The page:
Purpose: Intraoperative anxiety is the most common psychological response of the patient during awake craniotomy. Psychological stress can trigger patient decline, resulting in failed awake craniotomy and significantly poor outcomes. This study aimed to identify the risk factors for panic attack (PA) during awake craniotomies. Methods: With the local ethics committee approval, we conducted a manual chart review of the medical record of patients who underwent consecutive awake craniotomies between November 1999 and October 2016 at Tokyo Women's Medical University. A total of 405 patients were identified and assigned to 2 groups based on the Diagnostic and Statistical Manual of Mental Disorders-V criteria: those that met the PA criteria (Group PA) and those that did not (Group non-PA). Patient characteristics and the incidence of the PA specifier were collected. The features of the two groups were statistically compared, and risk factors for PA occurrence were determined by regression analysis. Results: Sixteen of 405 patients met the diagnostic criteria of PA. Patients' characteristics were not statistically different between the groups. Multivariate logistic regression showed that intraoperative anxiety (p = 0.0002) and age younger than 39 years (as opposed to age > = 39 years; p = 0.0328) were significantly associated with the occurrence of PA during awake craniotomy. Conclusions: For patients undergoing awake craniotomy, intraoperative anxiety and age younger than 39 years were considered risk factors of PA. As PA often necessitates conversion to general anesthesia, intensive perioperative psychological support and pain management are required to achieve patient satisfaction and the surgical goal of awake craniotomy.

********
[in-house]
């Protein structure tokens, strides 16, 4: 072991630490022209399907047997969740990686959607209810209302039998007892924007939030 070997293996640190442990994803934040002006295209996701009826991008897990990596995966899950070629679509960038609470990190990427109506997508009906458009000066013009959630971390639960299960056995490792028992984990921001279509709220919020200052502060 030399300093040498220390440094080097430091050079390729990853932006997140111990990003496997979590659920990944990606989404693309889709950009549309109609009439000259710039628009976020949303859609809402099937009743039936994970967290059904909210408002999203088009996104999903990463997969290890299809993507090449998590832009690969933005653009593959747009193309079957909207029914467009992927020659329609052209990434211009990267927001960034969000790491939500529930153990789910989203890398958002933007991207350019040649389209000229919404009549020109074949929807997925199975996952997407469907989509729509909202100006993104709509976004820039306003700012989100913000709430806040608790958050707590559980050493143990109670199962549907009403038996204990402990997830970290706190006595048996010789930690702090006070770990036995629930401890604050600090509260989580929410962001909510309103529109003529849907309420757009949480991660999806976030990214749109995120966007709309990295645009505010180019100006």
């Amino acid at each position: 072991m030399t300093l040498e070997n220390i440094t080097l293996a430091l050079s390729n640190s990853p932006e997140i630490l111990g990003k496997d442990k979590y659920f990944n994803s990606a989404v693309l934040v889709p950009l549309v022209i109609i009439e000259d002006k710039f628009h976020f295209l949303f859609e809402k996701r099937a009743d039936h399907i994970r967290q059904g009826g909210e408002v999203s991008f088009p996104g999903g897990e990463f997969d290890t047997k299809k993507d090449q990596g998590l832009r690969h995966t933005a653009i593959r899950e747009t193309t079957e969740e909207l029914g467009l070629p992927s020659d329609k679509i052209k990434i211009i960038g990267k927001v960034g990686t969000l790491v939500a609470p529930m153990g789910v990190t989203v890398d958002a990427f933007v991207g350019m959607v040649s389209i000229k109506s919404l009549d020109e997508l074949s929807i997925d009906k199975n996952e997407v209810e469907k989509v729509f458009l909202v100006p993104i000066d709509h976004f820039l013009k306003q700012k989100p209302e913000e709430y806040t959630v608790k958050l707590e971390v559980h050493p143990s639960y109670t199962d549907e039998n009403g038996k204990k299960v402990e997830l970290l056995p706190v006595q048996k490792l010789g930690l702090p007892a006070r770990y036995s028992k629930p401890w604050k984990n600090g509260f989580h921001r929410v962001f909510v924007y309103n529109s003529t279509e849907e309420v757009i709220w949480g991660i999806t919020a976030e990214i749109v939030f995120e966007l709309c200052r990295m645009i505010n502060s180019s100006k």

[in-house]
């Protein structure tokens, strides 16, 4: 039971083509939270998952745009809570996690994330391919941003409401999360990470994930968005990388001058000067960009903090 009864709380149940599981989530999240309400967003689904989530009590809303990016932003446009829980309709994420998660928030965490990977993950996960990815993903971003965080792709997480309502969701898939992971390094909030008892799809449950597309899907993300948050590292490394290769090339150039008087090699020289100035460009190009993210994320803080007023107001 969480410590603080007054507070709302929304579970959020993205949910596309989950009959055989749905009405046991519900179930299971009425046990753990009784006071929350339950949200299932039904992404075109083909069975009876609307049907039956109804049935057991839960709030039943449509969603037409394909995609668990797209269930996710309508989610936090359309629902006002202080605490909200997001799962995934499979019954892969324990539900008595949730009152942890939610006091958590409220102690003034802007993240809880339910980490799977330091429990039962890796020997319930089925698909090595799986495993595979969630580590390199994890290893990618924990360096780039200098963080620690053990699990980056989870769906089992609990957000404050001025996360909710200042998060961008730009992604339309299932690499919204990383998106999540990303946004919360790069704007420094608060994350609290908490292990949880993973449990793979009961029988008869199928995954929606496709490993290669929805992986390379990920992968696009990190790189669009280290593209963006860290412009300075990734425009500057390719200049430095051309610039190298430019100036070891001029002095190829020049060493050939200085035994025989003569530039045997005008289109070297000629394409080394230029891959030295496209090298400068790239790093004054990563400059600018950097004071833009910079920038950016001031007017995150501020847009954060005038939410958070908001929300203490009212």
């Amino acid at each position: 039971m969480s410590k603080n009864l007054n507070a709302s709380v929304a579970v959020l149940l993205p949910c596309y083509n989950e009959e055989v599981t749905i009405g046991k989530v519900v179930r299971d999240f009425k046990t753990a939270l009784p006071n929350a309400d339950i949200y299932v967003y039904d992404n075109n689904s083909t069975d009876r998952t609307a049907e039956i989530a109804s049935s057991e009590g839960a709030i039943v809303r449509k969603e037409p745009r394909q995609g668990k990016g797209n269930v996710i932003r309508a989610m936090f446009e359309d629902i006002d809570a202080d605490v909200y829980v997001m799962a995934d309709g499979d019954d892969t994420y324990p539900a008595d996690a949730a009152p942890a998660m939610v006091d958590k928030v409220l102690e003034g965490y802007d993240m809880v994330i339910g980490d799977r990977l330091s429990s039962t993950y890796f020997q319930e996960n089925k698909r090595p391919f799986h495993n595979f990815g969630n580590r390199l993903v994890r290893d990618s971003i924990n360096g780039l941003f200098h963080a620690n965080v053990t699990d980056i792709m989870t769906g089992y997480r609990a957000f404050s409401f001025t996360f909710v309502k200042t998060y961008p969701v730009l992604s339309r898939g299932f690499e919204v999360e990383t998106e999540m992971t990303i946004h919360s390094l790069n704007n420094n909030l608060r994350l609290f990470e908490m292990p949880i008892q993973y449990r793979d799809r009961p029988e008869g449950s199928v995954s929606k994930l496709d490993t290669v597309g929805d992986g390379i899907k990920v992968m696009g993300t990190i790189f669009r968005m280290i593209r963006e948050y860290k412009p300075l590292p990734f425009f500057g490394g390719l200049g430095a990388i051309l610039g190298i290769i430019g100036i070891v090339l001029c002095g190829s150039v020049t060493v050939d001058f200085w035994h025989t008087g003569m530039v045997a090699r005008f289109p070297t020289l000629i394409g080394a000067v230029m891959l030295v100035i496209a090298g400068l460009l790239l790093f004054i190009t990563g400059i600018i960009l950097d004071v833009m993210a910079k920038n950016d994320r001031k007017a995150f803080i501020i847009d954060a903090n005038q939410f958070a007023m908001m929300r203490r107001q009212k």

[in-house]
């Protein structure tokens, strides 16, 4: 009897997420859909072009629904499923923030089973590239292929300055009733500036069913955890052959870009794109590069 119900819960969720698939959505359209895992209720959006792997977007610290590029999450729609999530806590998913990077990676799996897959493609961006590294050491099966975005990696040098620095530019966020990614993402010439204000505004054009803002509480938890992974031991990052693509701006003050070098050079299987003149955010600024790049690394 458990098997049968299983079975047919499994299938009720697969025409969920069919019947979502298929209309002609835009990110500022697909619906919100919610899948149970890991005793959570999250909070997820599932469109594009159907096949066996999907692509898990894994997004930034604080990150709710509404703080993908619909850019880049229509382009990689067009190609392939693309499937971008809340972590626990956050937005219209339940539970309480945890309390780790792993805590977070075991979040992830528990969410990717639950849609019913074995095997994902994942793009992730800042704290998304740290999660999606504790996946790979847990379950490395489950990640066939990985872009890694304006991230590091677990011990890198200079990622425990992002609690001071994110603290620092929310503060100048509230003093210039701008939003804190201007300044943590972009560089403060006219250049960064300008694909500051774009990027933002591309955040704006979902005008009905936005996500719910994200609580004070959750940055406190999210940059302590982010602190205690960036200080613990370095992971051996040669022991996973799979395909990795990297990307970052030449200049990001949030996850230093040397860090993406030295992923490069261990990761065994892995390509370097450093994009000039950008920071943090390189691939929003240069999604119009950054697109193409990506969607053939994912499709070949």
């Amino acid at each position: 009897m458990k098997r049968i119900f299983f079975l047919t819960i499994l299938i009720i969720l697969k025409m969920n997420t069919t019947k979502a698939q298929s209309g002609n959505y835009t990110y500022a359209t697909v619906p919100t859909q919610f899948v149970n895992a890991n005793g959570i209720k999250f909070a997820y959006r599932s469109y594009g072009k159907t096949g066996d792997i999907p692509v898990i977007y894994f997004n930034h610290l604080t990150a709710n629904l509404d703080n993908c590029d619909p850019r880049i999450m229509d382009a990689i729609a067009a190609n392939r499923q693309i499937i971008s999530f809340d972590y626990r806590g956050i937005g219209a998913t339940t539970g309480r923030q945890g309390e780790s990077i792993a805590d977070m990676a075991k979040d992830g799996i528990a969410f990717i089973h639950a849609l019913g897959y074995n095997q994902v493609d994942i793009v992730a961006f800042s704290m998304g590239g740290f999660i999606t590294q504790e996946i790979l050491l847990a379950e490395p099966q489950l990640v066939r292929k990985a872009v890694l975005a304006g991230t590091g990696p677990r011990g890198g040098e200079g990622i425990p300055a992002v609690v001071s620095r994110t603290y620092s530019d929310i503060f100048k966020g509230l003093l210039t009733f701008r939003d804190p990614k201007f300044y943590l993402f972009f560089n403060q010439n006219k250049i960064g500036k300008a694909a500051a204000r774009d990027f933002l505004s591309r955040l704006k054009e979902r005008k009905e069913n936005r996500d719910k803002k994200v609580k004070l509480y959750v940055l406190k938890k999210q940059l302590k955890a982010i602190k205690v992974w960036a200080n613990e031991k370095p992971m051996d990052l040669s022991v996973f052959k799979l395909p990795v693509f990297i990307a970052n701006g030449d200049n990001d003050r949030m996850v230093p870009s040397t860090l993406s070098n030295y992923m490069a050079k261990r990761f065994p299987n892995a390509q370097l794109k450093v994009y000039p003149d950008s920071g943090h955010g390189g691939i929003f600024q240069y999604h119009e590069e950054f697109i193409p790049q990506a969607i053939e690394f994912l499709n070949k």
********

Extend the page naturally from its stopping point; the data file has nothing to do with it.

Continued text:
- Awake craniotomy
- Panic attack
- Psychological responses
ASJC Scopus subject areas
- Anesthesiology and Pain Medicine